Tanked (#368)

We spent several months depressed and dog-less before I spotted a video of a gray bully mix named Tank on Petfinder. The video showed Tank playing fetch with a young boy. Tank even sat nicely with a cat.

I showed the video to Andy. “Look! He’s great with kids and cats! He’s trained. And he’s under eighty pounds!”

Andy agreed. I called the rescue and arranged a time to meet Tank. We showed our son the video. Dalton promptly dubbed the dog “Tankie De Jong” after watching Tank chase a ball into a pool, a couch, and the bushes.  Dalton, who was all about soccer, told us that Dutch midfielder Frenkie De Jong always had to have the ball.

It turned out to be an accurate comparison. Tankie was friendly when we met him, accepting pets and giving sniffs, but the second a ball appeared? Nothing else existed. He barreled through any obstacle to get a thrown ball, then raced back to the closest human, dropped the ball, and waited for it to be thrown again. (This was novel. Getting the ball back from some dogs could be…difficult.) Tankie would sit and stay on command, lie down, high-five, and go to his crate. He even had perfect recall off leash.

There are, at any given time, between 26,000 and 44,000 stray dogs in Los Angeles. The majority are chihuahuas, followed by American pit bull mixes and American Staffordshire Terrier mixes. Tankie looked like thousands of other stray, gray bully mixes. He was found on the streets of Moreno Valley, unaltered, at age 2-4.  Months later, he was pulled from the shelter by a rescue.

A picture Tank’s foster mom took soon after she got him.

Tank spent at least a year in foster care, overlooked in favor of younger dogs.

His foster mom had been working with him for months, hoping that a someone would value training enough to opt for an older dog instead of a cute puppy.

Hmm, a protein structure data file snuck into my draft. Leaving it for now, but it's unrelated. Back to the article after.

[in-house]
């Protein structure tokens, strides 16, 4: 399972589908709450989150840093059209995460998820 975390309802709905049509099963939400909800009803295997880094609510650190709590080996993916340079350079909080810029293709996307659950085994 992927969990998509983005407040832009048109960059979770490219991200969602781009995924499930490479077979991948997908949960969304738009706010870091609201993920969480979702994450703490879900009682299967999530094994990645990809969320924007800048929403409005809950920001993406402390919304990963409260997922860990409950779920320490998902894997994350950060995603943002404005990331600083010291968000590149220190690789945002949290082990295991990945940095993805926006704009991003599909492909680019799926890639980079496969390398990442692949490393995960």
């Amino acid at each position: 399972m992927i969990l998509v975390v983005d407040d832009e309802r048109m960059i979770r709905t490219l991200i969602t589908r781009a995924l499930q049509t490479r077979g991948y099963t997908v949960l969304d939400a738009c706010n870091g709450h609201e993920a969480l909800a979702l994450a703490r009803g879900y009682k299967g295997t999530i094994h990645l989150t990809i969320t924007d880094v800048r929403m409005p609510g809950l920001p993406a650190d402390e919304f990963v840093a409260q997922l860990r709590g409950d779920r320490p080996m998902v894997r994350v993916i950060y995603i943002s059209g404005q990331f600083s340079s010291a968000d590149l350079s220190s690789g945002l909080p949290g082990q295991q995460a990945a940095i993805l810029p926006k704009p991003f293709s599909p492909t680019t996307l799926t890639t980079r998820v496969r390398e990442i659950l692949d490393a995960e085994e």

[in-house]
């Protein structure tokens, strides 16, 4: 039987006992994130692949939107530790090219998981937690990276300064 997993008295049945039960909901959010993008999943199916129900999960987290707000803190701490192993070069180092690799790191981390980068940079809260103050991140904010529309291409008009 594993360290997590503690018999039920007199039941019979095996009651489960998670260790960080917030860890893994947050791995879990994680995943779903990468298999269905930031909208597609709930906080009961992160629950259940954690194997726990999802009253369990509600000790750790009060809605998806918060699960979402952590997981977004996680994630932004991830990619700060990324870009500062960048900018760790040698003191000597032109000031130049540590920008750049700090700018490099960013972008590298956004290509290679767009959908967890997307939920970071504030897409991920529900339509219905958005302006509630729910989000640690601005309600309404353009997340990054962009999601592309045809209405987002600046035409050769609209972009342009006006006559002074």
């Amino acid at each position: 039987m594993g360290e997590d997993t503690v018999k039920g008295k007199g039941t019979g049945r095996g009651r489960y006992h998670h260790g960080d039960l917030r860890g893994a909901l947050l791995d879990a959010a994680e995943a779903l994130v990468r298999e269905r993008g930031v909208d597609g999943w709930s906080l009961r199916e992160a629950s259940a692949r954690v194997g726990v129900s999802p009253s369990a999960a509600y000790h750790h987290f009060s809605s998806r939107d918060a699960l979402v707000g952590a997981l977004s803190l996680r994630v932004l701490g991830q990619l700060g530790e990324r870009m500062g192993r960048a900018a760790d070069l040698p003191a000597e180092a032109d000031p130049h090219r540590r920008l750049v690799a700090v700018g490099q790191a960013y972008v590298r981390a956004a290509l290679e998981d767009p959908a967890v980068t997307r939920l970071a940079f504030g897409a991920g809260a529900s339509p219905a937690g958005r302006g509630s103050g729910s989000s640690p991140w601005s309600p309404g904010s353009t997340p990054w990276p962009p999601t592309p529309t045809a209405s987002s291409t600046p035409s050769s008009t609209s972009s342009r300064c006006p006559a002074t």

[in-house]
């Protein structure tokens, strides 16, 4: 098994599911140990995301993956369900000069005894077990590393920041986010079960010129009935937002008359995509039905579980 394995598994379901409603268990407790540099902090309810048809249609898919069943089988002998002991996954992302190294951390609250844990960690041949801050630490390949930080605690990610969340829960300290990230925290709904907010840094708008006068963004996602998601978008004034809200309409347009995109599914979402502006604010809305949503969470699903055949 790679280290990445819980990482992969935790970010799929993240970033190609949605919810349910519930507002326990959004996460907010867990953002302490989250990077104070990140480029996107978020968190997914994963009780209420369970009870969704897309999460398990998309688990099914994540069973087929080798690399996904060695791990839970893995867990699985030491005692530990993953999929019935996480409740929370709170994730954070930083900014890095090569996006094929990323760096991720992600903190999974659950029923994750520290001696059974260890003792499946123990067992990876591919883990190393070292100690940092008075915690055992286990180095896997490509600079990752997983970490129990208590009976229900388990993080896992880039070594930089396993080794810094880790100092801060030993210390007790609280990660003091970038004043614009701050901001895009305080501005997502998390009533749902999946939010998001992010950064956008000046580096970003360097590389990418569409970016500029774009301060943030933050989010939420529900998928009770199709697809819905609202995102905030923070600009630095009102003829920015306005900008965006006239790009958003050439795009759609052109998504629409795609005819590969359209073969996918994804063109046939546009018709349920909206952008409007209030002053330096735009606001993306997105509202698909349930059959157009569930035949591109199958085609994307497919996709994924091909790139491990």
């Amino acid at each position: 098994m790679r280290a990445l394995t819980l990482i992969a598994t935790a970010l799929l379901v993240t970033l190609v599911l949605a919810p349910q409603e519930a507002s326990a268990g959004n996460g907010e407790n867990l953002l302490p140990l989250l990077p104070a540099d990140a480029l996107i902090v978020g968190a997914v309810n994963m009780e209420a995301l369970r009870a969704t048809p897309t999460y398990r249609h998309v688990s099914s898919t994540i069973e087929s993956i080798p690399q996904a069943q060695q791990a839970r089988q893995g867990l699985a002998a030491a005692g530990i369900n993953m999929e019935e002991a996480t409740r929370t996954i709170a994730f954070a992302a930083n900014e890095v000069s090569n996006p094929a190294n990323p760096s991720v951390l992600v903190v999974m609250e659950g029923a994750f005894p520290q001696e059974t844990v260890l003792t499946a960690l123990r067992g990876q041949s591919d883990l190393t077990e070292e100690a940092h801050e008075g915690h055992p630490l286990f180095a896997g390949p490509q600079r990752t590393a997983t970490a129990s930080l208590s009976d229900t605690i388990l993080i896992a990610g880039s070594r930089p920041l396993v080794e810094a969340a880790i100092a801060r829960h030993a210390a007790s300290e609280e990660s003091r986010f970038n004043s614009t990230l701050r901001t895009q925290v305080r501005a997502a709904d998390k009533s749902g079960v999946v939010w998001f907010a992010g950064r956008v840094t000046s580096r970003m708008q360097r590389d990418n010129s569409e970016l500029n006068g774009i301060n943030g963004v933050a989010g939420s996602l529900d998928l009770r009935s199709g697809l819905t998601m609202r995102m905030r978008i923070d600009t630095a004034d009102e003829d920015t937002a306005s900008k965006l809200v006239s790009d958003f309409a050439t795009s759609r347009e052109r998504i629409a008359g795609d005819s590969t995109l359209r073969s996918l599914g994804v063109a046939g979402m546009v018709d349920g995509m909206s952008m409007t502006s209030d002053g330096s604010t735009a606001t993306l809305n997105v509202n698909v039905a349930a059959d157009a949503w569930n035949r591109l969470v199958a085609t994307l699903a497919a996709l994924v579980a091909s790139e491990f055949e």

And here we were, smitten, taking Tankie home for a two-week trial period. We just needed to make sure he was a good fit and that the boss was okay with our choice.

 And no, Dalton was not the boss.

This was the boss.

The Boss

Boss Cat was her full name, and she ran the household. She loved dogs—especially hitting them in the face—but she had refused to be in the same room as the last dog we’d brought home for a few days.

I warned Tankie’s foster mom that if Boss Cat didn’t like Tankie, we couldn’t keep him. She gave me a can of compressed air and said, “Use this if he acts up. He really, really hates it.”

Once he arrived, Tankie immediately made himself at home. He played with Dalton and a dog-proof soccer ball. He crashed on his outdoor bed on our sunny patio. He was a dream on our walk up to the park. Since no one was around, I let Tankie off leash.

Tank and his newfound football

He promptly found a discarded football and brought it to me for the inevitable game of fetch.

When we got home, I put him in his crate. Boss Cat walked by, stopped, and glared at Tankie. I grabbed the can of compressed air.

Tankie sat up on his haunches, ears perking into an alert. And barked a single, angry bark.

“NO!” I shouted, shooting compressed air into his face. Tank dropped immediately into a submissive pose. “Absolutely NOT!”

Boss Cat stalked away.

Tankie never barked at her again. He did his best not to even look at her. Boss would come sit within a foot of Tankie and glare, her tail lashing back and forth. Tankie would stare resolutely at the wall, or put his back to her.

Then she’d move until she was right up in his face, as if to say, “Come at me, bro. I got five daggers on each paw and I will CUT YOU.”  And still Tankie would look away. Sometimes he would look at me, checking to see if I noticed what a Very Good Boy he was being in the face of such outrageous feline provocation.

Tankie’s last test was three small children. My Boyfriend-Stealing Baby Sister came to visit with her kids—none of whom were known for having impulse control. I gave them all a very firm lecture on how to behave with Tankie.

“We’ll be very good with your dog,” they promised.

“Well, he’s actually not our dog yet,” I explained. “We’re still seeing if we’re a good fit.”

I introduced them to Tankie and showed them how much he loved to fetch. Then I watched them like hawks. I needn’t have bothered. Tankie was thrilled to share his yard with them. If they weren’t playing ball, he followed those kiddos around as they picked lemons, shot Nerf guns, and wrestled.

Such a good boy

When the youngest patted him on the head, he licked her face.

Tankie had been trained not to go on the furniture. But at one point, he came over to my chair and tried to climb into my lap.

“Tankie!” I said, laughing. “Down!”

My sister snapped a picture and said, “I don’t care what you say, he’s definitely your dog.”